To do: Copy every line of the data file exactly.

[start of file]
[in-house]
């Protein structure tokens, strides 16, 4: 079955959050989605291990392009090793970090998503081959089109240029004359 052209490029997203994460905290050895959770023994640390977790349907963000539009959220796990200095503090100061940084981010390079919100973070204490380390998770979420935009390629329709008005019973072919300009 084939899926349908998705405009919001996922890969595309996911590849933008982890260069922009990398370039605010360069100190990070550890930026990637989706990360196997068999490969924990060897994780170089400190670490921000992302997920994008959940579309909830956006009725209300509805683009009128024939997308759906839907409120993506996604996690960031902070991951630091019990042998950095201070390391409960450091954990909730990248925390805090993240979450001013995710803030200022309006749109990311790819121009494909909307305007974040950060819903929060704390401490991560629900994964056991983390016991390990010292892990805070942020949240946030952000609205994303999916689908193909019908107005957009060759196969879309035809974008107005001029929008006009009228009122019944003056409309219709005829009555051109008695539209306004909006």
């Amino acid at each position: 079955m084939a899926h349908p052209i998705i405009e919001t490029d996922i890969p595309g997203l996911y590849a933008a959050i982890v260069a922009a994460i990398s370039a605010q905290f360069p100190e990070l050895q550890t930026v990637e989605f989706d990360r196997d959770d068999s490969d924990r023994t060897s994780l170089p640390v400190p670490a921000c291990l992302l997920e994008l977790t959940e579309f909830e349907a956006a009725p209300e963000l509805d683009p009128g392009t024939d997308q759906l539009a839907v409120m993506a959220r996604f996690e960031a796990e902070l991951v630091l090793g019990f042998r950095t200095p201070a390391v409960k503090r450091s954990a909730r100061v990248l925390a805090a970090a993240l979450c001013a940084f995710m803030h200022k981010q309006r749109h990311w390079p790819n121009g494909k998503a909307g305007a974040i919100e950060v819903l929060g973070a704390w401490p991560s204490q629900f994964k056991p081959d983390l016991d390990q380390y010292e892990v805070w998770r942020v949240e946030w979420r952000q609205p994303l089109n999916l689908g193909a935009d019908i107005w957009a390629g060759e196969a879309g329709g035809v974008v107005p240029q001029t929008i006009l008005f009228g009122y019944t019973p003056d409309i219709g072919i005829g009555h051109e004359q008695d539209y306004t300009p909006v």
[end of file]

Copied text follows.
[in-house]
């Protein structure tokens, strides 16, 4: 079955959050989605291990392009090793970090998503081959089109240029004359 052209490029997203994460905290050895959770023994640390977790349907963000539009959220796990200095503090100061940084981010390079919100973070204490380390998770979420935009390629329709008005019973072919300009 084939899926349908998705405009919001996922890969595309996911590849933008982890260069922009990398370039605010360069100190990070550890930026990637989706990360196997068999490969924990060897994780170089400190670490921000992302997920994008959940579309909830956006009725209300509805683009009128024939997308759906839907409120993506996604996690960031902070991951630091019990042998950095201070390391409960450091954990909730990248925390805090993240979450001013995710803030200022309006749109990311790819121009494909909307305007974040950060819903929060704390401490991560629900994964056991983390016991390990010292892990805070942020949240946030952000609205994303999916689908193909019908107005957009060759196969879309035809974008107005001029929008006009009228009122019944003056409309219709005829009555051109008695539209306004909006």
């Amino acid at each position: 079955m084939a899926h349908p052209i998705i405009e919001t490029d996922i890969p595309g997203l996911y590849a933008a959050i982890v260069a922009a994460i990398s370039a605010q905290f360069p100190e990070l050895q550890t930026v990637e989605f989706d990360r196997d959770d068999s490969d924990r023994t060897s994780l170089p640390v400190p670490a921000c291990l992302l997920e994008l977790t959940e579309f909830e349907a956006a009725p209300e963000l509805d683009p009128g392009t024939d997308q759906l539009a839907v409120m993506a959220r996604f996690e960031a796990e902070l991951v630091l090793g019990f042998r950095t200095p201070a390391v409960k503090r450091s954990a909730r100061v990248l925390a805090a970090a993240l979450c001013a940084f995710m803030h200022k981010q309006r749109h990311w390079p790819n121009g494909k998503a909307g305007a974040i919100e950060v819903l929060g973070a704390w401490p991560s204490q629900f994964k056991p081959d983390l016991d390990q380390y010292e892990v805070w998770r942020v949240e946030w979420r952000q609205p994303l089109n999916l689908g193909a935009d019908i107005w957009a390629g060759e196969a879309g329709g035809v974008v107005p240029q001029t929008i006009l008005f009228g009122y019944t019973p003056d409309i219709g072919i005829g009555h051109e004359q008695d539209y306004t300009p909006v």